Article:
My school and district have an electronic management system and want me to include the names of the students I see and the reasons I am working with them. Does that break confidentiality?
It is in your best interest to maintain these records as well. And, if you keep the reasons vague enough, you are still protecting student confidentiality while also informing parents/guardians, teachers and/or administrators that the student is accessing you for support. Avoid using software programs without the technological capabilities to protect student information based upon currently acceptable security standards and the law.
I live in a small, rural community and have my LPC and run a private practice after school hours. Does it create a dual relationship if I see current or previous students in my private practice?
School counselors do not refer or accept a referral to counsel a student from their school if they also work in a private counseling practice.
My son will be a student at my school next year. What do I need to do to avoid a dual relationship?
If a dual relationship is unavoidable, the school counselor is responsible for taking action to eliminate or reduce the potential for harm to the student through use of safeguards, which might include informed consent, consultation, supervision and documentation. The best way to minimize any negative impact is to assign the family member to a different school counselor. If the school counselor is the only one in the building, then the school counselor must work to ensure there isn’t even an appearance of gaining any unfair advantages for the school counselor’s son.
My principal has asked me to teach a class and assign grades to the students. Is that permitted? Does that create a dual relationship?
Remind your administrator that teaching a class puts students at risk, as you will need to prioritize any crisis or suicidal ideation over the class you’re teaching, which could leave your classroom students unsupervised and potentially unsafe. Additionally, being responsible for assigning grades to students leads to a dual relationship and should be avoided to minimize potential harm to students.
On several student IEPs, the special education director has noted that weekly counseling be provided. This prevents me from fully implementing a comprehensive program. What do I do?
School counselors serve all students in their charge; it is unethical and professionally questionable when others define school counselors’ role as acting outside their scope of practice and serving a small percentage of their population to the exclusion of hundreds of other students in their caseload. You can support regular education and special education students in brief group counseling or behavior management programs, but a long-term approach is an inappropriate use of school counselors’ time.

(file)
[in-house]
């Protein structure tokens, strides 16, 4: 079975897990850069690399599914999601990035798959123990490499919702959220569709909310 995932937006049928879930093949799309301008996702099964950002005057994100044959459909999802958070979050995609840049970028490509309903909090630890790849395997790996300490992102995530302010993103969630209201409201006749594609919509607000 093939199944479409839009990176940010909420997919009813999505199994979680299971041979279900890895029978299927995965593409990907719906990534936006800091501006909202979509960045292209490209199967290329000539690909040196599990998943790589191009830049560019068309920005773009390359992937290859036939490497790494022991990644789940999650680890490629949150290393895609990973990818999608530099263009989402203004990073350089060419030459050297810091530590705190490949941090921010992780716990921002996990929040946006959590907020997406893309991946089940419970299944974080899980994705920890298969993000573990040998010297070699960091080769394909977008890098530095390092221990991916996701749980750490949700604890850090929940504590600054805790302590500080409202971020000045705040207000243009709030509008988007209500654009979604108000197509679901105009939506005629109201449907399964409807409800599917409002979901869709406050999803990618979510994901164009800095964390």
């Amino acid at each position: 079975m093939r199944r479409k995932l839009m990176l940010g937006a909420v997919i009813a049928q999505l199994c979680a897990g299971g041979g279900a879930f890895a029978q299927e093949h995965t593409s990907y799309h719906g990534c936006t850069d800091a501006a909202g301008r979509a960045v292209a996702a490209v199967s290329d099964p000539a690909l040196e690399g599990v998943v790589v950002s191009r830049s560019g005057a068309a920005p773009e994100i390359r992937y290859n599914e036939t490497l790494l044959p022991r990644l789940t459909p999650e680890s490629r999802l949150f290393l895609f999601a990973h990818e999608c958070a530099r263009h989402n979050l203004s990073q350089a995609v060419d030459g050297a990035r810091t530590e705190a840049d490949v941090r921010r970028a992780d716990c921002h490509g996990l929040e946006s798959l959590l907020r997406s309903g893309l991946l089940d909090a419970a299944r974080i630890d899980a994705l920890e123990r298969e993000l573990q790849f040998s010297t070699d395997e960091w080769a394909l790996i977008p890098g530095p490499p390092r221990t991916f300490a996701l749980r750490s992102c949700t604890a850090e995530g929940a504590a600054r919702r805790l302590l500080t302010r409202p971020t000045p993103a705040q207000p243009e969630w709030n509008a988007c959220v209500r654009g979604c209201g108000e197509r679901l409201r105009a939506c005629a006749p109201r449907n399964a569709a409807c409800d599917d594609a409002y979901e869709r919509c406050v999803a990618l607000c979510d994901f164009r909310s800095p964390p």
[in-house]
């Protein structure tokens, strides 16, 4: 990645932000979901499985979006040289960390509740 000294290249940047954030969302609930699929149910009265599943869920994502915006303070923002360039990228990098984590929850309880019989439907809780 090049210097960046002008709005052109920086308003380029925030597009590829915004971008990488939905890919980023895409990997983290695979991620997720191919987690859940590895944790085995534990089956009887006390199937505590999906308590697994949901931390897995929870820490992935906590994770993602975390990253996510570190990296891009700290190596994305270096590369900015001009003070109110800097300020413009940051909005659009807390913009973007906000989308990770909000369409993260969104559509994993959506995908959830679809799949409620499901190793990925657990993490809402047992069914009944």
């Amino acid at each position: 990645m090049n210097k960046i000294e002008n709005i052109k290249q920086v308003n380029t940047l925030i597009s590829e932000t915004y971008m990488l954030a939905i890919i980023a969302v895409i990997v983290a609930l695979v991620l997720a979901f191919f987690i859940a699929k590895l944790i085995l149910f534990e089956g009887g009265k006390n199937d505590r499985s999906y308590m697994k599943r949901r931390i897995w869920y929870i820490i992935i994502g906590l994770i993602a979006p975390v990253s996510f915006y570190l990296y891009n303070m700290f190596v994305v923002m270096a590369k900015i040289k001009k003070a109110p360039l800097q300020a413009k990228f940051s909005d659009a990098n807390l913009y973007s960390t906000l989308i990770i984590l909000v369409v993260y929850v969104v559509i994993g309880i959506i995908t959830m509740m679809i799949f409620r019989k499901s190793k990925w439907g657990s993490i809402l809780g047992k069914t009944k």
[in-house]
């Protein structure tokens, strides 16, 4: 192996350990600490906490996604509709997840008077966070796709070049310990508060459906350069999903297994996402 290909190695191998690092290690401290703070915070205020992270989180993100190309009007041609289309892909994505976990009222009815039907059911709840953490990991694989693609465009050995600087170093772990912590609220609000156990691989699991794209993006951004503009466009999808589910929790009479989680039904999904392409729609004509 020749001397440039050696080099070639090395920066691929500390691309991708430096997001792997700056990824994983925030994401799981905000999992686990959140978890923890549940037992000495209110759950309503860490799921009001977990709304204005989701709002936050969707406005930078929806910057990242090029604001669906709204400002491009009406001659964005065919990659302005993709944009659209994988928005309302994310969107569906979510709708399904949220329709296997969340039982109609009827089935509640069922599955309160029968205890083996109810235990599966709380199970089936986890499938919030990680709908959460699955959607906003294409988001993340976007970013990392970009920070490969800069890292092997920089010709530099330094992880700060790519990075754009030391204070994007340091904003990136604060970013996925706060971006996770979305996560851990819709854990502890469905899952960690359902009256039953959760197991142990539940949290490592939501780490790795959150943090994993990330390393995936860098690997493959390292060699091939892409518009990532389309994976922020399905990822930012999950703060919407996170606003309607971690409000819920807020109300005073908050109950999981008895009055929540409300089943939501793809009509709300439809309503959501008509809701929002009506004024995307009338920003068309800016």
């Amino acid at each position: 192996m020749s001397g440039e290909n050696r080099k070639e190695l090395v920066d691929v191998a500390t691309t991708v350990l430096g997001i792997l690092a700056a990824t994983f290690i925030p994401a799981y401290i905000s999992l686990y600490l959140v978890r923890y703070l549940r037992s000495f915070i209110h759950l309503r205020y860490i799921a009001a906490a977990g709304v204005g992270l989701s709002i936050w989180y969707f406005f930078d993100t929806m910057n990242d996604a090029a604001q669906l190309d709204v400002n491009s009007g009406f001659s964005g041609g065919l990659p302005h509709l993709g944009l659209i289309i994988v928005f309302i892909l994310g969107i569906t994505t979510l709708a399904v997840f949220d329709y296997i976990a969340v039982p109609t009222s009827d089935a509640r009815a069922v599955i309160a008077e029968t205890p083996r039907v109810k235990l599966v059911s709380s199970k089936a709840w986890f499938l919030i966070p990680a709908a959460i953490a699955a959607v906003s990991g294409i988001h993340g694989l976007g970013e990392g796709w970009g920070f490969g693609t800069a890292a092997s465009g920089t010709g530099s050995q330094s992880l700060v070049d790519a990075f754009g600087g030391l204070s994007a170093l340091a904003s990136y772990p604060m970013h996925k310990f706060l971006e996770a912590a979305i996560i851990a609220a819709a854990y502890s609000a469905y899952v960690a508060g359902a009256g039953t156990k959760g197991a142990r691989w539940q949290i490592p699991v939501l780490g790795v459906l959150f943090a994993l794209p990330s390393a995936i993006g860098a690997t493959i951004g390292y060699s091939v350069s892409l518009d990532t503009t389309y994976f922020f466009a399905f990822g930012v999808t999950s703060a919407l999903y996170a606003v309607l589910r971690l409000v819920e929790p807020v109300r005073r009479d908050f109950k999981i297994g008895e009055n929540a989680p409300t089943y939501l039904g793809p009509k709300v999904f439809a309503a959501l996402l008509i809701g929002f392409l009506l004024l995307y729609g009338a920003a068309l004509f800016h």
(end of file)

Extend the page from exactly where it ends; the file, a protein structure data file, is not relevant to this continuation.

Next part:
Student Harmful Behavior
Toolkit: Information-Gathering Tool: Suicide Concern
The suicide informational questionnaire is a guide for having a conversation with a student, not an interview. The priority is to connect with the student and the student’s immediate concerns and needs. Also available in Spanish.
Article: Suicide Assessments: The Medical Profession Affirms School Counselors' Truth
Guide: A Quick Guide to Support Students with Suicidal Ideation
My district recently purchased a software package that sends alerts to the school and district when students engage in potentially harmful behavior online. As the school counselor, I’m expected to follow up with all the students for whom alerts were received. What do I do and what are the liabilities?
If schools choose to use this type of software, it’s important to bypass the school and send alerts directly to the parents, guardians or family members if a student’s online activity yields red flags. This direct line of communication should also convey to parents the reason the software generated concern and possible referral resources. If the software developers continue to put educators into the loop instead of going straight to parents/guardians with alerts, the school district and its designees could face unneeded and unwarranted liability.
A student told me another student is expressing suicidal thoughts. What are my obligations?
If something prompts you to question a student about suicide, then you should talk to the parents/guardians as well. In-school suicide assessments are dangerous if relied on for conclusive answers. If a school district performs suicide assessments, these assessments should only be used to alert parents/guardians to the need to monitor their child’s safety and to get them professional mental health care to evaluate and, if necessary, treat the suicide risk. The standard of care for school counselors when informally assessing students who are identified as a potential suicide risk is to employ these assessments with extreme caution, with a follow-up assessment completed by a mental health professional who has been trained to assess the risk. School counselors who rely on an in-school suicide assessment for definitive answers are not only negligent but reckless in their evaluation.
A student told me she cuts herself. Do I need to tell her parents?
Self-harm can feel like a tricky situation because research is unclear of the intent or impact. Ultimately, cutting is a form of self-harm, and best practice and the ASCA Ethical Standards for School Counselors advise school counselors to inform parents/guardians so they have the opportunity to intervene. This helps ensure the student’s overall safety and can help the student get additional help outside of school.
What do I do if a student tells me she has heard another student brought a firearm to school?